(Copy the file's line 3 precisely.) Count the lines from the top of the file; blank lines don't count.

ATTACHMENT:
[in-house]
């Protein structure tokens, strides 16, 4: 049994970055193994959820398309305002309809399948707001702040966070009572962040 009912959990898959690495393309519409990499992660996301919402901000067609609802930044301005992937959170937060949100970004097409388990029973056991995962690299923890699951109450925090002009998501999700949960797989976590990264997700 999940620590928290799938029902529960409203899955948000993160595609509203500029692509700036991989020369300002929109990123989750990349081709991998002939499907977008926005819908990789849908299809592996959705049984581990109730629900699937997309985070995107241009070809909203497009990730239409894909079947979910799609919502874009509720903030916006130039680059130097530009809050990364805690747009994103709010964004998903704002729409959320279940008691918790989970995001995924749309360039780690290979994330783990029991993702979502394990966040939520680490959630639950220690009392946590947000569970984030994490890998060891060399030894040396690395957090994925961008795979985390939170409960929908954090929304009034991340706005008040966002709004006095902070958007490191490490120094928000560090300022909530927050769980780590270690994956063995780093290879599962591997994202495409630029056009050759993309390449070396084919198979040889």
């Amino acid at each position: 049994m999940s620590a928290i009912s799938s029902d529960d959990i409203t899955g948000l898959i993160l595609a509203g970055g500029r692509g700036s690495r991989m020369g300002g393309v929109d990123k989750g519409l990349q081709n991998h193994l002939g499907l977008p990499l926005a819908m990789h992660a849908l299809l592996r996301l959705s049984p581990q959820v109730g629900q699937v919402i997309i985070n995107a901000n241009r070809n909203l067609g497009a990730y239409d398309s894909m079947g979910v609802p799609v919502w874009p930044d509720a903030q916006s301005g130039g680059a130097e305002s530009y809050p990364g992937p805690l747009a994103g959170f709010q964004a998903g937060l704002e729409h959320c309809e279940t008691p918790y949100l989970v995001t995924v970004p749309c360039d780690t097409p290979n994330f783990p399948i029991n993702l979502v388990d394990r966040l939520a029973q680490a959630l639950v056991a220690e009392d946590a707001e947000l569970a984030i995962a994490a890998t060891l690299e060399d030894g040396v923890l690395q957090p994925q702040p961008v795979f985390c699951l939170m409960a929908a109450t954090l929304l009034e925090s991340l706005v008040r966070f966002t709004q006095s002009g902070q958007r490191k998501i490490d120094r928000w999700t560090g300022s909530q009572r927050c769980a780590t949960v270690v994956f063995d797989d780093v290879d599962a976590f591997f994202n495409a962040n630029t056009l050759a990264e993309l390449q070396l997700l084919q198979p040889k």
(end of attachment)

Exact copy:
């Amino acid at each position: 049994m999940s620590a928290i009912s799938s029902d529960d959990i409203t899955g948000l898959i993160l595609a509203g970055g500029r692509g700036s690495r991989m020369g300002g393309v929109d990123k989750g519409l990349q081709n991998h193994l002939g499907l977008p990499l926005a819908m990789h992660a849908l299809l592996r996301l959705s049984p581990q959820v109730g629900q699937v919402i997309i985070n995107a901000n241009r070809n909203l067609g497009a990730y239409d398309s894909m079947g979910v609802p799609v919502w874009p930044d509720a903030q916006s301005g130039g680059a130097e305002s530009y809050p990364g992937p805690l747009a994103g959170f709010q964004a998903g937060l704002e729409h959320c309809e279940t008691p918790y949100l989970v995001t995924v970004p749309c360039d780690t097409p290979n994330f783990p399948i029991n993702l979502v388990d394990r966040l939520a029973q680490a959630l639950v056991a220690e009392d946590a707001e947000l569970a984030i995962a994490a890998t060891l690299e060399d030894g040396v923890l690395q957090p994925q702040p961008v795979f985390c699951l939170m409960a929908a109450t954090l929304l009034e925090s991340l706005v008040r966070f966002t709004q006095s002009g902070q958007r490191k998501i490490d120094r928000w999700t560090g300022s909530q009572r927050c769980a780590t949960v270690v994956f063995d797989d780093v290879d599962a976590f591997f994202n495409a962040n630029t056009l050759a990264e993309l390449q070396l997700l084919q198979p040889k």